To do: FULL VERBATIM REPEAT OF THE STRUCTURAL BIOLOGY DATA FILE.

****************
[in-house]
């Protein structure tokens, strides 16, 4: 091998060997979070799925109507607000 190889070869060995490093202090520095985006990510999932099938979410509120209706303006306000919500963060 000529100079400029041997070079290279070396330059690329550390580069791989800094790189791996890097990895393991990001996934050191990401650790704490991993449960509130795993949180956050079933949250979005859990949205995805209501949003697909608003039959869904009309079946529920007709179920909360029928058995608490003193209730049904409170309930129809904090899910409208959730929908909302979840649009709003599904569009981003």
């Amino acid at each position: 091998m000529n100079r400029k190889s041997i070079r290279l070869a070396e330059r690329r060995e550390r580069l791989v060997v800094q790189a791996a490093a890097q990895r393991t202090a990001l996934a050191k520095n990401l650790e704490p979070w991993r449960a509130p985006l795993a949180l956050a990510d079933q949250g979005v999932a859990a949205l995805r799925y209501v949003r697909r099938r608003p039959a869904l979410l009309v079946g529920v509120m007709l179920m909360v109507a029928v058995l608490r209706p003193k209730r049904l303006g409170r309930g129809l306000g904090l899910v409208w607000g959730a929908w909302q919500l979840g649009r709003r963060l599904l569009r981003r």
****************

[in-house]
């Protein structure tokens, strides 16, 4: 091998060997979070799925109507607000 190889070869060995490093202090520095985006990510999932099938979410509120209706303006306000919500963060 000529100079400029041997070079290279070396330059690329550390580069791989800094790189791996890097990895393991990001996934050191990401650790704490991993449960509130795993949180956050079933949250979005859990949205995805209501949003697909608003039959869904009309079946529920007709179920909360029928058995608490003193209730049904409170309930129809904090899910409208959730929908909302979840649009709003599904569009981003």
């Amino acid at each position: 091998m000529n100079r400029k190889s041997i070079r290279l070869a070396e330059r690329r060995e550390r580069l791989v060997v800094q790189a791996a490093a890097q990895r393991t202090a990001l996934a050191k520095n990401l650790e704490p979070w991993r449960a509130p985006l795993a949180l956050a990510d079933q949250g979005v999932a859990a949205l995805r799925y209501v949003r697909r099938r608003p039959a869904l979410l009309v079946g529920v509120m007709l179920m909360v109507a029928v058995l608490r209706p003193k209730r049904l303006g409170r309930g129809l306000g904090l899910v409208w607000g959730a929908w909302q919500l979840g649009r709003r963060l599904l569009r981003r």